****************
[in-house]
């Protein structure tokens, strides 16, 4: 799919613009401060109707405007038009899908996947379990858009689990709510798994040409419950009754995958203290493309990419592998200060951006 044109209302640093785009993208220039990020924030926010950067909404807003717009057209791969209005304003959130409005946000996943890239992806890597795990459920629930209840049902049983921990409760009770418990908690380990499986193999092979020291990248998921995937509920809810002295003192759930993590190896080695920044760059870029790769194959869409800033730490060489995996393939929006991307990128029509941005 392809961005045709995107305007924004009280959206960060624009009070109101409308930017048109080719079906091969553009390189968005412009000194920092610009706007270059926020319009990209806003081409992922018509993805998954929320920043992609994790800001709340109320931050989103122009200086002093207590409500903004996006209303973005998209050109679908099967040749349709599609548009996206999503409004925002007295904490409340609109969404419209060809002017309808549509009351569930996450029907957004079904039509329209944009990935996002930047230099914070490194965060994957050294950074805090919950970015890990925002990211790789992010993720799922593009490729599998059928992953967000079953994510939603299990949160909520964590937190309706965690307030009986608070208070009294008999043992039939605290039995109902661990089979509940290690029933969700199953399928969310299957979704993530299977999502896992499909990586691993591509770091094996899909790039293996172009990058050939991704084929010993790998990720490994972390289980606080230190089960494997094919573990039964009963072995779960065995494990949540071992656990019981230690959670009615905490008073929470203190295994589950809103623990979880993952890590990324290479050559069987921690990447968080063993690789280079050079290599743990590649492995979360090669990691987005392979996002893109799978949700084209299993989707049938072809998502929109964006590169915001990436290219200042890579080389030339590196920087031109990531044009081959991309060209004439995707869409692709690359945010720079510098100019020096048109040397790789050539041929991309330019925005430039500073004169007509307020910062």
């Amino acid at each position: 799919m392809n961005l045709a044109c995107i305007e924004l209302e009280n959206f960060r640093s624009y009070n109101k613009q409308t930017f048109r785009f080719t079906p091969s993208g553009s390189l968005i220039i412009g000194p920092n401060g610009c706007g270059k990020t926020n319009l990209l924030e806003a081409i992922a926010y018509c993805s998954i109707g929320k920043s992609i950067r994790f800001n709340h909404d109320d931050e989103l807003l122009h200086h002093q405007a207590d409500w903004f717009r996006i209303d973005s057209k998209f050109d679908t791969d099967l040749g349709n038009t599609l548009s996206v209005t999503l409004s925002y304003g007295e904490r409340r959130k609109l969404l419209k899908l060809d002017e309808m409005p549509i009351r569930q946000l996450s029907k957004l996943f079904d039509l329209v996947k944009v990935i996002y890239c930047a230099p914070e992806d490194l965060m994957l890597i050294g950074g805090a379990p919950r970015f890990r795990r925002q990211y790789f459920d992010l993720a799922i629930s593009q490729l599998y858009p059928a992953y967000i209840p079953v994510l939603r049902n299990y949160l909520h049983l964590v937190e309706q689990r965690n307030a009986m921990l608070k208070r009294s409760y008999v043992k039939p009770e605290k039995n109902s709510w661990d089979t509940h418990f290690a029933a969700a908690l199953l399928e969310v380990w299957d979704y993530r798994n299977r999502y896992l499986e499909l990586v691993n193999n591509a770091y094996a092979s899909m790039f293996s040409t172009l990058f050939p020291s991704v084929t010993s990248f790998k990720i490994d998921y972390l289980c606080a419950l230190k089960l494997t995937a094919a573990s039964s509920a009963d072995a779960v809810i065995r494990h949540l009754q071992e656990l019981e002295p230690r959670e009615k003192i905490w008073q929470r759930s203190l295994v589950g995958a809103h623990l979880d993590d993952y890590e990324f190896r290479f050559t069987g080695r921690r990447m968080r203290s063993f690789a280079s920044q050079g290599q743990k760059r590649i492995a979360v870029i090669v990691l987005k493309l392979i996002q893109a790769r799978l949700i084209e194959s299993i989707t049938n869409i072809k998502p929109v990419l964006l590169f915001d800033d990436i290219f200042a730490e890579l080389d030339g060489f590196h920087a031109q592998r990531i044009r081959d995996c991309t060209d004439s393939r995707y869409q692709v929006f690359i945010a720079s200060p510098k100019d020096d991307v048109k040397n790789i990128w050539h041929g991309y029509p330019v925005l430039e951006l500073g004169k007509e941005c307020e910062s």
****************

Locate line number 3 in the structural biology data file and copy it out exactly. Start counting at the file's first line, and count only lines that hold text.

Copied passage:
């Amino acid at each position: 799919m392809n961005l045709a044109c995107i305007e924004l209302e009280n959206f960060r640093s624009y009070n109101k613009q409308t930017f048109r785009f080719t079906p091969s993208g553009s390189l968005i220039i412009g000194p920092n401060g610009c706007g270059k990020t926020n319009l990209l924030e806003a081409i992922a926010y018509c993805s998954i109707g929320k920043s992609i950067r994790f800001n709340h909404d109320d931050e989103l807003l122009h200086h002093q405007a207590d409500w903004f717009r996006i209303d973005s057209k998209f050109d679908t791969d099967l040749g349709n038009t599609l548009s996206v209005t999503l409004s925002y304003g007295e904490r409340r959130k609109l969404l419209k899908l060809d002017e309808m409005p549509i009351r569930q946000l996450s029907k957004l996943f079904d039509l329209v996947k944009v990935i996002y890239c930047a230099p914070e992806d490194l965060m994957l890597i050294g950074g805090a379990p919950r970015f890990r795990r925002q990211y790789f459920d992010l993720a799922i629930s593009q490729l599998y858009p059928a992953y967000i209840p079953v994510l939603r049902n299990y949160l909520h049983l964590v937190e309706q689990r965690n307030a009986m921990l608070k208070r009294s409760y008999v043992k039939p009770e605290k039995n109902s709510w661990d089979t509940h418990f290690a029933a969700a908690l199953l399928e969310v380990w299957d979704y993530r798994n299977r999502y896992l499986e499909l990586v691993n193999n591509a770091y094996a092979s899909m790039f293996s040409t172009l990058f050939p020291s991704v084929t010993s990248f790998k990720i490994d998921y972390l289980c606080a419950l230190k089960l494997t995937a094919a573990s039964s509920a009963d072995a779960v809810i065995r494990h949540l009754q071992e656990l019981e002295p230690r959670e009615k003192i905490w008073q929470r759930s203190l295994v589950g995958a809103h623990l979880d993590d993952y890590e990324f190896r290479f050559t069987g080695r921690r990447m968080r203290s063993f690789a280079s920044q050079g290599q743990k760059r590649i492995a979360v870029i090669v990691l987005k493309l392979i996002q893109a790769r799978l949700i084209e194959s299993i989707t049938n869409i072809k998502p929109v990419l964006l590169f915001d800033d990436i290219f200042a730490e890579l080389d030339g060489f590196h920087a031109q592998r990531i044009r081959d995996c991309t060209d004439s393939r995707y869409q692709v929006f690359i945010a720079s200060p510098k100019d020096d991307v048109k040397n790789i990128w050539h041929g991309y029509p330019v925005l430039e951006l500073g004169k007509e941005c307020e910062s």